360-photo-junkfood

It has long been known that when you skimp on sleep, you’re far more likely to overeat, make poor food choices and gain weight. But why? Researchers from the University of Chicago Medical Center have figured it. The short answer: Too little sleep gives you the munchies. The long answer: Sleep loss amplifies and extends blood levels of a chemical signal that enhances the joy of eating, particularly the guilty pleasures gained from sweet or salty, high-fat snack foods.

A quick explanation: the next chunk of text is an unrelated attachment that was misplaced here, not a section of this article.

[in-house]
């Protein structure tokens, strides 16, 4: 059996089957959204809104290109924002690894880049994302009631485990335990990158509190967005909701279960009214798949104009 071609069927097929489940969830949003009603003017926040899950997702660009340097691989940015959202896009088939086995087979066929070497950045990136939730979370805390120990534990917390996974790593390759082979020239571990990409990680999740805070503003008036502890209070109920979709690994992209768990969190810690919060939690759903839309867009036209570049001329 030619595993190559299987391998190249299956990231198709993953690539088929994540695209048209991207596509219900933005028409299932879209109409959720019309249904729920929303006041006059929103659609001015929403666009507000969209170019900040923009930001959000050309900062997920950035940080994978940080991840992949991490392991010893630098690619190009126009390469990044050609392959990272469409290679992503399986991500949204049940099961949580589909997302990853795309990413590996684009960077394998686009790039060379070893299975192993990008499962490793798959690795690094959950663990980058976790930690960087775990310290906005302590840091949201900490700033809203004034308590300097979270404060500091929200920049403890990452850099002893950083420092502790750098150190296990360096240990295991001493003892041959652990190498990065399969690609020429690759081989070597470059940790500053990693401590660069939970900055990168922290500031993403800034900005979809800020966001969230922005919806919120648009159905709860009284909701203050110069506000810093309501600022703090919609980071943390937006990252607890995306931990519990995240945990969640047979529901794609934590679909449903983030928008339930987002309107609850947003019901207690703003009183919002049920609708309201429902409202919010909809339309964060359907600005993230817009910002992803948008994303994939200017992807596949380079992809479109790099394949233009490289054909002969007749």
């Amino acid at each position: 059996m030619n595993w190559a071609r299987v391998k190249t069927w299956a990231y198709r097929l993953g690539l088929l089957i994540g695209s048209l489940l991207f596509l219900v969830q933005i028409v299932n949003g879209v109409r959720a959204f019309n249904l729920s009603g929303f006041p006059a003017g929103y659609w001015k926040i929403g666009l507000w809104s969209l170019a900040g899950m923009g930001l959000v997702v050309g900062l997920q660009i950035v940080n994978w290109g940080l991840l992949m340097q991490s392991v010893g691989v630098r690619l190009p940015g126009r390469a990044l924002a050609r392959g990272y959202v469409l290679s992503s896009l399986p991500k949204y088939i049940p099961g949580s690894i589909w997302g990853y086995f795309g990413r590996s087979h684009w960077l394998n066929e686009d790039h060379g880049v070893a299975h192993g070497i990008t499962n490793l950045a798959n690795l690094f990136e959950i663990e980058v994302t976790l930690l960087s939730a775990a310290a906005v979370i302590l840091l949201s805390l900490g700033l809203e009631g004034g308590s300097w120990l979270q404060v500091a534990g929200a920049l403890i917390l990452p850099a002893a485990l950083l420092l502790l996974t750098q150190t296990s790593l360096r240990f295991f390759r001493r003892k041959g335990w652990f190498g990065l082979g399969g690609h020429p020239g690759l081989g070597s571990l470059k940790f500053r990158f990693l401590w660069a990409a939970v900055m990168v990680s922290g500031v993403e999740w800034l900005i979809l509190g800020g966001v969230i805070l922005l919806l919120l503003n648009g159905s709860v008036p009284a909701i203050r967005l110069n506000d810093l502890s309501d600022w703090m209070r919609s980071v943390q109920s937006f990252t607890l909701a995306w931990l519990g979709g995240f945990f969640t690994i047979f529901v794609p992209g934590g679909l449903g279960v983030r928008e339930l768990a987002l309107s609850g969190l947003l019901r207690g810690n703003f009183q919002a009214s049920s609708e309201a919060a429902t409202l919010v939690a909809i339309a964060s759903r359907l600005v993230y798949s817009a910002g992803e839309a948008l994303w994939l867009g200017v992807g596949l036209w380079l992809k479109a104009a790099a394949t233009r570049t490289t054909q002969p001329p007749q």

Fourteen sleep-deprived participants in this study, all of whom were young, healthy volunteers, were unable to resist cookies, candy and chips — even though they had consumed a meal that supplied 90 percent of their daily caloric needs two hours before. The effects of sleep loss on appetite were most powerful in the late afternoon and early evening, times when snacking has been linked to weight gain. During that period, sleep-restricted study subjects reported higher scores for hunger and a stronger desire to eat. When given access to snacks, they ate nearly twice as much fat as when they had slept for eight hours. The takeaway: When you get less than five hours of sleep, it will likely result in binge-eating the next day to the tune of an extra 300 calories.